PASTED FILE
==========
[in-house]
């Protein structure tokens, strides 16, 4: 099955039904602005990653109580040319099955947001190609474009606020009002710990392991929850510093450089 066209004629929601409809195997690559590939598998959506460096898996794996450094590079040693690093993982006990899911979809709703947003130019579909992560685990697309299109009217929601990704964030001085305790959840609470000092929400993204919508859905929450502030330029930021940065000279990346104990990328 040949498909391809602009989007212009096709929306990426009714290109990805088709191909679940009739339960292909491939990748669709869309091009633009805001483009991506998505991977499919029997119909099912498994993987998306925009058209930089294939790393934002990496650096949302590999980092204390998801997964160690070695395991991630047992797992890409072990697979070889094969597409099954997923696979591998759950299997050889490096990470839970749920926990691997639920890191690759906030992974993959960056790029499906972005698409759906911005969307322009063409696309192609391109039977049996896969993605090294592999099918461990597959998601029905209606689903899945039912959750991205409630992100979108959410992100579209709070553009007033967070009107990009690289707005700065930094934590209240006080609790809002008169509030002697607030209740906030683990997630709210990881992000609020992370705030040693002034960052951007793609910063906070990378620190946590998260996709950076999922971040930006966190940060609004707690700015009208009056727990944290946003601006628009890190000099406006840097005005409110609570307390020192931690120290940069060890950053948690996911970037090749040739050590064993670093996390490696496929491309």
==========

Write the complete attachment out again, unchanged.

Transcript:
[in-house]
């Protein structure tokens, strides 16, 4: 099955039904602005990653109580040319099955947001190609474009606020009002710990392991929850510093450089 066209004629929601409809195997690559590939598998959506460096898996794996450094590079040693690093993982006990899911979809709703947003130019579909992560685990697309299109009217929601990704964030001085305790959840609470000092929400993204919508859905929450502030330029930021940065000279990346104990990328 040949498909391809602009989007212009096709929306990426009714290109990805088709191909679940009739339960292909491939990748669709869309091009633009805001483009991506998505991977499919029997119909099912498994993987998306925009058209930089294939790393934002990496650096949302590999980092204390998801997964160690070695395991991630047992797992890409072990697979070889094969597409099954997923696979591998759950299997050889490096990470839970749920926990691997639920890191690759906030992974993959960056790029499906972005698409759906911005969307322009063409696309192609391109039977049996896969993605090294592999099918461990597959998601029905209606689903899945039912959750991205409630992100979108959410992100579209709070553009007033967070009107990009690289707005700065930094934590209240006080609790809002008169509030002697607030209740906030683990997630709210990881992000609020992370705030040693002034960052951007793609910063906070990378620190946590998260996709950076999922971040930006966190940060609004707690700015009208009056727990944290946003601006628009890190000099406006840097005005409110609570307390020192931690120290940069060890950053948690996911970037090749040739050590064993670093996390490696496929491309």